We believe, on this state of the record and upon the application thereto of the rules of law hereinbefore quoted, that there was presented a question for the determination of the jury as to the negligence of defendants. The evidence was such that reasonable minds might differ thereon.
Liability for one’s negligent acts cannot be predicated upon negligence alone. The law requires that the proof progress yet another step for “proximate cause” must also be shown. Though it hardly seems necessary to reinforce the stating of this legal proposition with authorities, our own court has expressed the rule to be:
“* * * Negligence is not actionable unless it is the proximate cause of the injury. 45 C.J. 901, sec. 478.” Wylie v. Moore, 52 Ariz. 537, 84 P.2d 450, 451. And in Salt River Valley Water Users’ Ass’n v. Cornum, 49 Ariz. 1, 63 P.2d 639, 646, we said in considering with approval the case of The Lusitania, D.C., 251 F. 715, 732:
“`It is an elementary principle of law that, even if a person is negligent, recovery cannot be had, unless the negligence is the proximate cause of the loss or damage.'”
Is there, then, evidence in the record as heretofore recited which would justify a jury in finding that the alleged negligence of the defendant bus driver was a proximate cause of the injuries sustained by the plaintiffs? If this question is answered in the affirmative, then we must hold the trial court erred in directing a verdict for defendants at the close of all the testimony in the case. As hereinbefore stated the trial court took the position that “* * * but for the running of this stop sign no honest men or women could differ about what caused this accident * * *”, and as a matter of law any negligence which, under the evidence presented, might be chargeable to the driver of the bus could not have been a proximate cause of the collision and the injuries resulting to the plaintiffs therefrom.
This court has on many occasions dealt with the problem of proximate cause (more properly styled “legal cause”, see Prosser on Torts, section 45), and has defined it in the case of Salt River Valley Water Users’ Ass’n v. Cornum, supra:
“`The “proximate cause” of an event is that which, in a natural and continuous sequence unbroken by any new, independent cause, produces the event, and without which the event would not have occurred, which connection is broken when a new or subsequent cause intervenes so as to become the sole factor producing the injurious result to the exclusion of the negligence of the first wrongdoer in its operation as an efficient factor therein, but it is not broken by the addition of another factor or cause which merely contributes to the result without superseding the efficient operation of the first cause.'” We have also said, “* * * That cause is proximate without which the accident would not have happened. * * *” Inspiration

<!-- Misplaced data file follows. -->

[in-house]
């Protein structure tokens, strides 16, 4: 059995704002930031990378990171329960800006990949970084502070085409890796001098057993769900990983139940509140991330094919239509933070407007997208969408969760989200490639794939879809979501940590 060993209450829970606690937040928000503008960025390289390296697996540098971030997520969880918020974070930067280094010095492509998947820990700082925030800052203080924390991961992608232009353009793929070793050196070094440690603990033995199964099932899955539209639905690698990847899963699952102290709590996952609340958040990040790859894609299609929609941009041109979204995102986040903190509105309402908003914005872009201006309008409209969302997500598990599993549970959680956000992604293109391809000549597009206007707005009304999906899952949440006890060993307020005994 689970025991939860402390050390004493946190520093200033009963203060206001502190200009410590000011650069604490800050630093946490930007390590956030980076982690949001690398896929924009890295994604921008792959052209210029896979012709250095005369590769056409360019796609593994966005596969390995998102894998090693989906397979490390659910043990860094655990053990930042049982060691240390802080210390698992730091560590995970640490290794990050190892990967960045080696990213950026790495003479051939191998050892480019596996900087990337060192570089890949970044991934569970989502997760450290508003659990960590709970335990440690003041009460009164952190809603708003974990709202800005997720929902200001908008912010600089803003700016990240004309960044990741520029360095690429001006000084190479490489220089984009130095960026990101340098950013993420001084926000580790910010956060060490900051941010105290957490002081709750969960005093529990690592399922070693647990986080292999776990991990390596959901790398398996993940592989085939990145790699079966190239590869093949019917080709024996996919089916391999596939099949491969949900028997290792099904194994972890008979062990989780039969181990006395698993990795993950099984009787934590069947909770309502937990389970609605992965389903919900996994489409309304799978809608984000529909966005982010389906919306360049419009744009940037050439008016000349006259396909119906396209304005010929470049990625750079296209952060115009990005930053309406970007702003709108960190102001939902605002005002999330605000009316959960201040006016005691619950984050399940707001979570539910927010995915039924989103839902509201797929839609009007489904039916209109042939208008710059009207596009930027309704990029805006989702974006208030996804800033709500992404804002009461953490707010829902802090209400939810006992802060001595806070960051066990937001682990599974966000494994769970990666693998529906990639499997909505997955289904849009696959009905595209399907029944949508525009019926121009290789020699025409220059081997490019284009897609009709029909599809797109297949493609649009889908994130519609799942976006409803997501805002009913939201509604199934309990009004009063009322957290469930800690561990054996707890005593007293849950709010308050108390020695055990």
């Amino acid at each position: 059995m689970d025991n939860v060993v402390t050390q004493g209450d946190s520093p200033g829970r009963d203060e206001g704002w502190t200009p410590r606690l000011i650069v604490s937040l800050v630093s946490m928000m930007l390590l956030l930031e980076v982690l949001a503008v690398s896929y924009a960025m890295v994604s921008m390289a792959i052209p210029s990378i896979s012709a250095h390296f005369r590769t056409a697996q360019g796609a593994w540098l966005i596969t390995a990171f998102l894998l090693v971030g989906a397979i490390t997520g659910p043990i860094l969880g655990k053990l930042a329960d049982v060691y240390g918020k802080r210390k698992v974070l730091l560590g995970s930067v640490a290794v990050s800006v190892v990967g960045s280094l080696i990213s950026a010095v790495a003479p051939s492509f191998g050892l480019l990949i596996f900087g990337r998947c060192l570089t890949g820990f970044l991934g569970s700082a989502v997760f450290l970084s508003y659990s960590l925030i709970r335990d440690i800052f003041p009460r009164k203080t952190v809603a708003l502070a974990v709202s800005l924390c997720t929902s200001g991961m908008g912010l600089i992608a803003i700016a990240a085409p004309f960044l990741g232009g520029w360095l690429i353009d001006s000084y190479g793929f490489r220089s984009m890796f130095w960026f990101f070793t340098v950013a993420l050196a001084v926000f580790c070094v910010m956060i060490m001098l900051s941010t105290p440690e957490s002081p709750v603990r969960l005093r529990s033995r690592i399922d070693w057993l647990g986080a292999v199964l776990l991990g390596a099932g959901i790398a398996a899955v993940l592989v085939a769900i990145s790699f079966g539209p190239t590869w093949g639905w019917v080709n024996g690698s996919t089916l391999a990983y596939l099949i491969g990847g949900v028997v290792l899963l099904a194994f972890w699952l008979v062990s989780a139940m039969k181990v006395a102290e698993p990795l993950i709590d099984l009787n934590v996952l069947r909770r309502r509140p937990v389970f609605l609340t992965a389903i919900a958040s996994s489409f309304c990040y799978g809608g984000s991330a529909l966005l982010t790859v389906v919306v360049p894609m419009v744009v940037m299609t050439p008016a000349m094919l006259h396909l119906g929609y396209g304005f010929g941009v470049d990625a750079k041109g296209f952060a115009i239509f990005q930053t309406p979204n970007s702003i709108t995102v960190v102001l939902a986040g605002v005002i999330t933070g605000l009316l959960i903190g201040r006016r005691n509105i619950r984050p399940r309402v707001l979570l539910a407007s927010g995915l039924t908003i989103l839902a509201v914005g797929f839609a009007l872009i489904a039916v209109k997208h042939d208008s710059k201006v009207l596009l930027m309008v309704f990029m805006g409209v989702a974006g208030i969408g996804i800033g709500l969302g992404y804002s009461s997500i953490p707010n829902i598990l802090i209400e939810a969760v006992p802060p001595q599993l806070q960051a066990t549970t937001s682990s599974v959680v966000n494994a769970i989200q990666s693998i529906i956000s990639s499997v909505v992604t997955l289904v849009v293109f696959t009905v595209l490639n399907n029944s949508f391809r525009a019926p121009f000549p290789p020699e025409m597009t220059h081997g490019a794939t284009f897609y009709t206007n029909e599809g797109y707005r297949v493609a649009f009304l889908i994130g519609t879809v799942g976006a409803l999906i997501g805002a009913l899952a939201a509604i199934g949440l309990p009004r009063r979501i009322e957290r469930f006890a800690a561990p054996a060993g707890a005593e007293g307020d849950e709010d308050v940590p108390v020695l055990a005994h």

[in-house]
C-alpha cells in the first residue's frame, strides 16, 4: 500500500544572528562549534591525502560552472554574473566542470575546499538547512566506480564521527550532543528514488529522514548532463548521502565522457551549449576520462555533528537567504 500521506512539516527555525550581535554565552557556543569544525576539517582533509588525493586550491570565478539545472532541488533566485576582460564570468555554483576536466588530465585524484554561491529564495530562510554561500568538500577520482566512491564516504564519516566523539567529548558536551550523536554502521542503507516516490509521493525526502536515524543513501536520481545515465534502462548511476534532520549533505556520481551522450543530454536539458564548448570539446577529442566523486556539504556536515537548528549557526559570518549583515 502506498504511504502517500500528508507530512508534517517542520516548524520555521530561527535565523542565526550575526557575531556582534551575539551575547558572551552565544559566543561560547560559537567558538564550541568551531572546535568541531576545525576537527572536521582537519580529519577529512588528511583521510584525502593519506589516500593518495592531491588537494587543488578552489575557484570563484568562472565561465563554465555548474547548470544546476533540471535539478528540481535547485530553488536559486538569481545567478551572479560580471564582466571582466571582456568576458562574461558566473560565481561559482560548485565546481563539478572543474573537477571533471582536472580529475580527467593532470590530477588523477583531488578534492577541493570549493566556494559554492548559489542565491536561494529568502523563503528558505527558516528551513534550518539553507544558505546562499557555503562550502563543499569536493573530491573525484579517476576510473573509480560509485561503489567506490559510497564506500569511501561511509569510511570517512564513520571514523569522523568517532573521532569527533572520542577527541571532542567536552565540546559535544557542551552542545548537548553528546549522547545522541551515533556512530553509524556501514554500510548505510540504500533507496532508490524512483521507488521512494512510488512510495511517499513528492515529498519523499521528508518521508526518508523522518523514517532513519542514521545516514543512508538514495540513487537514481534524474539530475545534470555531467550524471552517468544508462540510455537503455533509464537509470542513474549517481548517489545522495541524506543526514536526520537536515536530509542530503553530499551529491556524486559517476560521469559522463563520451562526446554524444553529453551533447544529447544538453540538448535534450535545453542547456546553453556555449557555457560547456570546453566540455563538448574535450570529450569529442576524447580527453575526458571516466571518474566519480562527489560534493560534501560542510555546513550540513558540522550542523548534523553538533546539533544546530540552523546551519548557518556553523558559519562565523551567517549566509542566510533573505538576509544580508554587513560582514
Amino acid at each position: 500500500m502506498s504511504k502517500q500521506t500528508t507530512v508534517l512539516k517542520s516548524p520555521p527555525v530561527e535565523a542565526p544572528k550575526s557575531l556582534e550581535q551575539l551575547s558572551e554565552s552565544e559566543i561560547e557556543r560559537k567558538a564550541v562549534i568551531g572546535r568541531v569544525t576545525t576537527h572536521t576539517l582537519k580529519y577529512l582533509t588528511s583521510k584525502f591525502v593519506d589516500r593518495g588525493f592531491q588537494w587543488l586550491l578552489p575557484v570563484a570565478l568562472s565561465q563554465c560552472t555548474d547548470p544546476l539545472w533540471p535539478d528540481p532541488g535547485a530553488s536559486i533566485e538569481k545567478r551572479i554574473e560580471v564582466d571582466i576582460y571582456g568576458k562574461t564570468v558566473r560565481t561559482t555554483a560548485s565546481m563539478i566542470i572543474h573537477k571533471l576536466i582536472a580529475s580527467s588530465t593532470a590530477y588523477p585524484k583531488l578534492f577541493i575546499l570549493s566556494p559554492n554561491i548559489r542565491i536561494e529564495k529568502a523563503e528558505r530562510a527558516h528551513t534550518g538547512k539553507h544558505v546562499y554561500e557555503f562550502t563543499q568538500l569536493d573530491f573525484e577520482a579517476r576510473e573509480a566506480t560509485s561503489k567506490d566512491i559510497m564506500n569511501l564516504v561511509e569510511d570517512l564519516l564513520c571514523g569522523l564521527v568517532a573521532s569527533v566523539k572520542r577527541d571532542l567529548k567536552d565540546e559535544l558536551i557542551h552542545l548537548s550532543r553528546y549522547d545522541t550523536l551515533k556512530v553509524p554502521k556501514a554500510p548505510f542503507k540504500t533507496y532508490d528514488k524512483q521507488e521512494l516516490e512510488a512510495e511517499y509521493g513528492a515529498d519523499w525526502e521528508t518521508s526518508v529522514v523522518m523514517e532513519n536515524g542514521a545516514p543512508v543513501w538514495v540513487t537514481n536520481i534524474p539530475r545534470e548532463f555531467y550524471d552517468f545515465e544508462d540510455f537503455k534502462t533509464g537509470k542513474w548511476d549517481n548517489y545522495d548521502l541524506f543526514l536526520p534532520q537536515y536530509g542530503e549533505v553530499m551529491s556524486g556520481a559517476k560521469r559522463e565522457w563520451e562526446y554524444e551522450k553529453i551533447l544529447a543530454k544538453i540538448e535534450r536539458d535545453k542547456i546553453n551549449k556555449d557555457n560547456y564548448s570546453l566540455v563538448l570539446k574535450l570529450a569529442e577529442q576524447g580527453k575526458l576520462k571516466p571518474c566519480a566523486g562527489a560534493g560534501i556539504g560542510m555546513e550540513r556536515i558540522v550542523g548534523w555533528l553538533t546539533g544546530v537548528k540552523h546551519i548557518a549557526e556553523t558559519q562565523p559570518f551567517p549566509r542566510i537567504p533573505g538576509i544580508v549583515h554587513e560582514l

Consol. Copper Co. v. Conwell, 21 Ariz. 480, 190 P. 88, 90. In the latter case we went on to say:
“* * * Proximate cause is a question of fact, and a question for the jury if there is substantial evidence from which it may reasonably be deduced that the negligence shown was the proximate cause of the injury complained of. * * *” And we have said further:
“Of course, it was incumbent upon the appellees, not only to prove negligence on the part of the appellant, but also to show that such negligence was the proximate cause of the damages. What is the proximate cause, that is, the immediate and operating cause of an injury, is often a vexatious question. It is, however, usually a question of fact. Mr. Justice Strong, in Milwaukee etc. Ry. Co. v. Kellogg, 94 U.S. 469, 24 L.Ed. 256 (see also, Rose’s U.S. Notes), stated the rule to be followed in the solution of the question as follows:
“`The true rule is that what is the proximate cause of an injury is ordinarily a question for the jury. It is not a question of science or of legal knowledge. It is to be determined as a fact, in view of the circumstances of fact attending it.'” Mesa City v. Lesueur, 21 Ariz. 532, 190 P. 573, 576; Morrison v. Acton, 68 Ariz. 27, 198 P.2d 590; 38 Am.Jur., Negligence, sections 351, 352.
In a recent case from the state of Washington, Scobba v. City of Seattle, Wash. 198 P.2d 805, 810, some of the difficulties attendant upon determinations of proximate cause are recognized, the court quoting from 38 Am.Jur., Negligence, section 53:
“`Definitions of “proximate cause” are easily given in general terms, but they are very difficult in practical application to the facts of particular cases. As has been said: “What is the proximate cause of an injury in a legal sense is often an embarrassing question, involved in metaphysical distinctions and subtleties difficult of satisfactory application in the varied and practical affairs of life.” No exact rule for determining when causes are proximate and when remote has yet been formulated. Indeed, it is impossible by any general rule to draw a line between those causes of injuries which the law regards as sufficiently proximate, and those which are too remote to be the foundation of an action. In the language of the United States Supreme Court, each case must be “decided largely on the special facts belonging to it, and often on the very nicest discriminations.” The line between proximate and remote consequences is exceedingly shadowy; so much so that the one fades away into the other rendering it often very difficult to determine whether there is such a connection between the wrong alleged and the resulting injury as to place them, in contemplation of law, in the relation of cause and effect. Making such determination is something like drawing “a line between night